A police spokesman said the DfE had reported the matter to Action Fraud, which investigated fraud allegations, on April 25, when it was recorded as an information only case not as a crime.

They said the case was not sent to West Yorkshire Police, either as information or for investigation.

After the investigation started, parents of pupils at the school were called to a meeting about the issue. The Telegraph & Argus was not allowed in, but after the meeting parents said there appeared to be a split of parents who supported Mr Raza and those who didn't.

Meanwhile in Parliament, then Education Secretary Michael Gove refused to criticise the school, despite his own department having identified the apparent fraud.

He also refused to suspend Mr Raza until after the police investigation.

Instead, he hailed the "idealists" behind the school and the other free schools sprouting up in Bradford and across the country, and accused Labour critics of ignoring what he called the "appalling" quality of education in Bradford.

It soon emerged that Mr Gove had first heard about the fraud claims in March.

In January 2014, Raza was arrested and taken to a police station where he was questioned for several hours before being released on bail.

After the arrest John Bowers, the school's chairman of governors, released a statement saying: "As a result of this investigation Mr Raza will not be returning to the academy until the investigation is complete and finalised."

However the school came under fresh criticism when it posted a message to parents on its website saying Raza had been "released without charge," a phrase used by police to say no further action would be taken against him.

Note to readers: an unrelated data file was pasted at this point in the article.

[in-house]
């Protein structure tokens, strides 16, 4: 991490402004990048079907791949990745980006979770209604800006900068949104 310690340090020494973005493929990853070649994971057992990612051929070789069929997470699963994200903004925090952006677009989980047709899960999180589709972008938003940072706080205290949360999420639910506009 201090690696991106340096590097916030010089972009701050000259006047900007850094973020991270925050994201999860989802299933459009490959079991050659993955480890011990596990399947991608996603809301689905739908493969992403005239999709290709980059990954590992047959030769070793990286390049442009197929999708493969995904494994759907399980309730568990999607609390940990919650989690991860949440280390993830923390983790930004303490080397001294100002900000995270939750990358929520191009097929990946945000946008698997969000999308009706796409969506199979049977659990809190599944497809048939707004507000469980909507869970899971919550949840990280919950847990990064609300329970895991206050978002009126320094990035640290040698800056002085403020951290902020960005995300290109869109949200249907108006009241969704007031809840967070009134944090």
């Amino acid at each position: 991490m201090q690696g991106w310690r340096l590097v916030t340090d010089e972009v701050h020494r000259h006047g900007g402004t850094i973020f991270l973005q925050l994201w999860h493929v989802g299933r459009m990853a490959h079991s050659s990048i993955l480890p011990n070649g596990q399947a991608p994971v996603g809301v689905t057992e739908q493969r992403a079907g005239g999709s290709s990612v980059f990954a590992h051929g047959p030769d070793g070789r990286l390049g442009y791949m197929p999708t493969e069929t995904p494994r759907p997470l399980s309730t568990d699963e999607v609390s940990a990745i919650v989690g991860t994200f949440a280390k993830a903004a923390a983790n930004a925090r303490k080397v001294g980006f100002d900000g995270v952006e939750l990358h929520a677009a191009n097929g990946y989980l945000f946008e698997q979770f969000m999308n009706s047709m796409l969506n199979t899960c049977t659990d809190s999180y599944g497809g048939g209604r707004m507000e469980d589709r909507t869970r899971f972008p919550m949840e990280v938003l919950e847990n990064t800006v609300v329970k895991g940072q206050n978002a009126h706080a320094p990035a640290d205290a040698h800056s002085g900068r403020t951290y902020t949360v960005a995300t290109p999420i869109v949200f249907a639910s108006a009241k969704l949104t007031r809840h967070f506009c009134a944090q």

In April 2014 Jane Tiller, the head of Immanuel College in Thackley, was parachuted in to work on an interim basis at the school until a new principal was found.

In May 2014, City of London Police admitted that "human error" meant the financial irregularities at the school were not investigated by police for months. They said not only did the NFIB incorrectly record the case, but when officers realised their mistake they did not pass this information to West Yorkshire Police.

In June, there was a protest at the school by parents who claimed standards had slipped since Raza left his role as principle. A group of protesters gathered outside the school one afternoon, handing out leaflets saying ‘We trust in Mr Raza’s vision of educational excellence for every child."

In August 2014 the school announced that Raza had been sacked following an internal disciplinary investigation, and that the school would be looking for an academy chain to join.

In September it was announced that the school would join Bradford-based Dixons Academy chain and be re-named Dixons Kings Academy. Neil Miley became the new head.

In November 2014 the Department for Education finally lifted the warning notice it had placed on the school 18 months earlier. And by February 2015 Ofsted said the school was "moving in the right direction."

Raza was finally charged with fraud offences in March 2015, with Daud Khan, the former director of finance, and Shabana Hussain, a former head of department, charged shortly after.

Today's convictions followed a lengthy court case. The sentencing hearing in September will take place around about five years after the academy's opening.